Because of these accidents, the various aviation authorities around the world have set rules and guidance for those running and participating in air displays. For example, after the breakup of an aircraft at 1952 Farnborough air show (31 deaths), the separation between display and spectators was increased. Air displays are often monitored by aviation authorities to ensure safe procedures.
In the United Kingdom, local authorities will first need to approve any application for an event to which the public is admitted. No approval, no event. The first priority must be to arrange insurance cover and details can be obtained from your local authority. An added complication is a whole new raft of legislation concerning Health & Safety in particular Corporate Manslaughter, which can involve the event organiser being charged with a criminal offence if any of the insurances and risk assessments are not fully completed well in advance of the event. If this very basic step isn't completed then any further activity should be halted until it is.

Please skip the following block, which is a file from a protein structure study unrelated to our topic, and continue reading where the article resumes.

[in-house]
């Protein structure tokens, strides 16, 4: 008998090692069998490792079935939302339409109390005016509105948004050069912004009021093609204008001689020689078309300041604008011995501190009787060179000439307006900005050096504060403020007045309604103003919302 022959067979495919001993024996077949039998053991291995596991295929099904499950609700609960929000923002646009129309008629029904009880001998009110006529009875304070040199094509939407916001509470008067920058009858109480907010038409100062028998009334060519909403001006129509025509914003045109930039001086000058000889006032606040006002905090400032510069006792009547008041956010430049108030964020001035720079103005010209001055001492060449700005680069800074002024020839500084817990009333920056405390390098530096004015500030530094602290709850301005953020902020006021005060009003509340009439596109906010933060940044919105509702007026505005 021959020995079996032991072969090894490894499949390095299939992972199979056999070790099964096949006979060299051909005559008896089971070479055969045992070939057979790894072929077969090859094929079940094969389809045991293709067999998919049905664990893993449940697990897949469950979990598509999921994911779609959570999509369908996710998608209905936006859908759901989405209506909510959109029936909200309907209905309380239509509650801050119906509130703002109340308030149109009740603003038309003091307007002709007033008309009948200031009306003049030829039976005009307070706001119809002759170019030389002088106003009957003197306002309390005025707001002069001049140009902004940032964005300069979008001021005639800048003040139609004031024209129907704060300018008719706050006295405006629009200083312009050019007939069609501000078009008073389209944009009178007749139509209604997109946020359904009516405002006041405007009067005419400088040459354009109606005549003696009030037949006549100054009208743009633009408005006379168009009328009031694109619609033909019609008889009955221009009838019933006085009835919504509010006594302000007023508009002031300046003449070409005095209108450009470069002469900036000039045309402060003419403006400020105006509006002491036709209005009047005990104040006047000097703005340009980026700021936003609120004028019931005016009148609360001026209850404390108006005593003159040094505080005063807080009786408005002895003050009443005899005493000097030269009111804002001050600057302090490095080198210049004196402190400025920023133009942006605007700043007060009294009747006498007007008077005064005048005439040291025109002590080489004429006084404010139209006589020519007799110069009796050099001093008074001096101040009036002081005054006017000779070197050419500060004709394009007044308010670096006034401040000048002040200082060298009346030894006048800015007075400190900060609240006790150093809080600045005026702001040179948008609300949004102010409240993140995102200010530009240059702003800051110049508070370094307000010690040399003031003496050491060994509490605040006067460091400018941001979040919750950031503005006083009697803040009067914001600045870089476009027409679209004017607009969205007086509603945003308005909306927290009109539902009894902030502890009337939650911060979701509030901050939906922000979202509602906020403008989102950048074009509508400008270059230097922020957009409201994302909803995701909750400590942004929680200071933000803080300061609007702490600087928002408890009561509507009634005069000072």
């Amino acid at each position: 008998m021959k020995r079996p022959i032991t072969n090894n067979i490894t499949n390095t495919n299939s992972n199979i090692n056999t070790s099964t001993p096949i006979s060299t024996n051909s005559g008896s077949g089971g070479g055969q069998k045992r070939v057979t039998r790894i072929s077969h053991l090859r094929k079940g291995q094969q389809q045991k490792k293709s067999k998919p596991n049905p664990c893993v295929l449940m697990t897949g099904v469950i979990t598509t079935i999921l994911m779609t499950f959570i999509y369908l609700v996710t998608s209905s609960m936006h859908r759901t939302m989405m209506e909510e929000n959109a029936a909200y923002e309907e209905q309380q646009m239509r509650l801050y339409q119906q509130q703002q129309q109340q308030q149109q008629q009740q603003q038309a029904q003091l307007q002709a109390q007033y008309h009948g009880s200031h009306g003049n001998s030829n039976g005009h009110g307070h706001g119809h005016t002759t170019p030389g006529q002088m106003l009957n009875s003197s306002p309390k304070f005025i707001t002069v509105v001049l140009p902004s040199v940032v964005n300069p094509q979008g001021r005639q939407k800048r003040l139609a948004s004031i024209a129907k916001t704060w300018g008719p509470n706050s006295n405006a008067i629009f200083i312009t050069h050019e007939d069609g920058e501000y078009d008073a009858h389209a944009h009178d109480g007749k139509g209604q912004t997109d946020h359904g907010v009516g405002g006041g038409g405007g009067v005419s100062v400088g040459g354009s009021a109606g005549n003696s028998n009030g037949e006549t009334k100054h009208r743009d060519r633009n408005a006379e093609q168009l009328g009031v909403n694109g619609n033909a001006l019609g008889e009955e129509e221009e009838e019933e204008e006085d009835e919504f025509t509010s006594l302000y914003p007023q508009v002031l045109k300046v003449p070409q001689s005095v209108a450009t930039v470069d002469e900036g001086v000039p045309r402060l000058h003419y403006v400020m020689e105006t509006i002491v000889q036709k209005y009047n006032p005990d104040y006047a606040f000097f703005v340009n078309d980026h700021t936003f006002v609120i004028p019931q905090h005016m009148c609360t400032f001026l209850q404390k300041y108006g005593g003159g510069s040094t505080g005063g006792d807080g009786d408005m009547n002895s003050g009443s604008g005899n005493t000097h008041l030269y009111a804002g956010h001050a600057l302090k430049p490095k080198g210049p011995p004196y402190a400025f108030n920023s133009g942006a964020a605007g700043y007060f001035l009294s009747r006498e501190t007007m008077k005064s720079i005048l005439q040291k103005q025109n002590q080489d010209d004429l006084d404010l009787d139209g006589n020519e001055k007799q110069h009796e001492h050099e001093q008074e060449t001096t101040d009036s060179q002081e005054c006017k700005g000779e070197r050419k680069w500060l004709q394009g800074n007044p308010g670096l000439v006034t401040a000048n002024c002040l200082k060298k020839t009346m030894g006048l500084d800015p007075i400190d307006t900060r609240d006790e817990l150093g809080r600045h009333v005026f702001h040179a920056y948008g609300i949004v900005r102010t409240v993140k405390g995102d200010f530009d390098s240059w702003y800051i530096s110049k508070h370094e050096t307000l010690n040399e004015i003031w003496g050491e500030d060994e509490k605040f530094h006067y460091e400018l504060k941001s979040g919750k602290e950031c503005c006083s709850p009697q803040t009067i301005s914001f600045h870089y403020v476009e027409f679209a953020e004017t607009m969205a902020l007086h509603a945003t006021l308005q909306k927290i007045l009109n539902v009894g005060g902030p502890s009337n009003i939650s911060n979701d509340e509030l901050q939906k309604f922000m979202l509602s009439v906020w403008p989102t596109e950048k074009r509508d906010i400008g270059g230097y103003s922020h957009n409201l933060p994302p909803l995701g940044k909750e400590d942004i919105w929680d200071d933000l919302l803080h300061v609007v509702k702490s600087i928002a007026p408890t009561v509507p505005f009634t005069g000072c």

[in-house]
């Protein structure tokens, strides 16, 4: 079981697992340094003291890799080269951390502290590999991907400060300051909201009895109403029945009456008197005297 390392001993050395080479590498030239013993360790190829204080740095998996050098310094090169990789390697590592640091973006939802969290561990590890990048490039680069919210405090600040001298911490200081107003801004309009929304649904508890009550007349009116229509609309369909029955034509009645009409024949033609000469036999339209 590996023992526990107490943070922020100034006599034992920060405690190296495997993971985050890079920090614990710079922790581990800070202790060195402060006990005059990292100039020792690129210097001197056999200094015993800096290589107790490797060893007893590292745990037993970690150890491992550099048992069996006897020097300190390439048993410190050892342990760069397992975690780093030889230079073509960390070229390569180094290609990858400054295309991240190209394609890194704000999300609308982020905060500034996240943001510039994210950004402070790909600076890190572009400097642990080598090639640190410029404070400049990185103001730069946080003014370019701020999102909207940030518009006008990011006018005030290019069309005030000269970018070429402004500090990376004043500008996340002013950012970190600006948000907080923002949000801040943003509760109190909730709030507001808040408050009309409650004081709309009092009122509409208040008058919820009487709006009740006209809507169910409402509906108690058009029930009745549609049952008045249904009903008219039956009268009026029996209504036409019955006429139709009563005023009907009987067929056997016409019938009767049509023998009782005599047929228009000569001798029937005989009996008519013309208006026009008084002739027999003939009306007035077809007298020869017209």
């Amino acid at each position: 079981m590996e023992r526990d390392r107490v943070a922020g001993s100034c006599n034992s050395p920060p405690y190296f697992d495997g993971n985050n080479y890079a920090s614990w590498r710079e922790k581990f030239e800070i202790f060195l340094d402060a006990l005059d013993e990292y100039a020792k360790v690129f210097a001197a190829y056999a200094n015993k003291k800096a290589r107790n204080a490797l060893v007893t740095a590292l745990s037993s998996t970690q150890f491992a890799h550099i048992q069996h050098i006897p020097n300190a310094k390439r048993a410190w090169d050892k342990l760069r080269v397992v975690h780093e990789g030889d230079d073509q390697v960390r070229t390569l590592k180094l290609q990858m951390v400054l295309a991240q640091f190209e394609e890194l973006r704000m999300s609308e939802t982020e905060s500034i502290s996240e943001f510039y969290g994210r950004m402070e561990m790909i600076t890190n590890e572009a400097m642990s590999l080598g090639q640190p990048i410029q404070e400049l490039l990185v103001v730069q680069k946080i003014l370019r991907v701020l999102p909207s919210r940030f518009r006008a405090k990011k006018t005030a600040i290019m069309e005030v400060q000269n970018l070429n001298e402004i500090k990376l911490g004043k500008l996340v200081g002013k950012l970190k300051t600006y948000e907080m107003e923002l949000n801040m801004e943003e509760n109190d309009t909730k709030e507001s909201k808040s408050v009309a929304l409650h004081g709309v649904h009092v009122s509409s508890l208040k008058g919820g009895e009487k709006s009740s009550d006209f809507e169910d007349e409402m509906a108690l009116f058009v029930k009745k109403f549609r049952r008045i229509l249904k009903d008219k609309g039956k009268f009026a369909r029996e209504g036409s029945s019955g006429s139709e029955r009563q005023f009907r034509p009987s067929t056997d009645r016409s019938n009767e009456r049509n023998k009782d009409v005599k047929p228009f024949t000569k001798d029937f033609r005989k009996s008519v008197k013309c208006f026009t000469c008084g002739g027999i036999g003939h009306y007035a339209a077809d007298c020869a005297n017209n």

Rules govern the distance from the crowds that aircraft must fly. These vary according to the rating of the pilot/crew, the type of aircraft and the way the aircraft is being flown. For instance, slower lighter aircraft are usually allowed closer and lower to the crowd than larger, faster types. Also, a fighter jet flying straight and level will be able to do so closer to the crowd and lower than if it were performing a roll or a loop.
Pilots can get authorizations for differing types of displays (i.e. limbo flying, basic aerobatics to unlimited aerobatics) and to differing minimum base heights above the ground. To gain such authorizations, the pilots will have to demonstrate to an examiner that they can perform to those limits without endangering themselves, ground crew or spectators.
Despite display rules and guidances, accidents have continued to happen. However, air show accidents are rare and where there is proper supervision air shows have impressive safety records. Each year, organizations such as International Council of Air Shows and European Airshow Council meet and discuss various subjects including air show safety where accidents are discussed and lessons learned.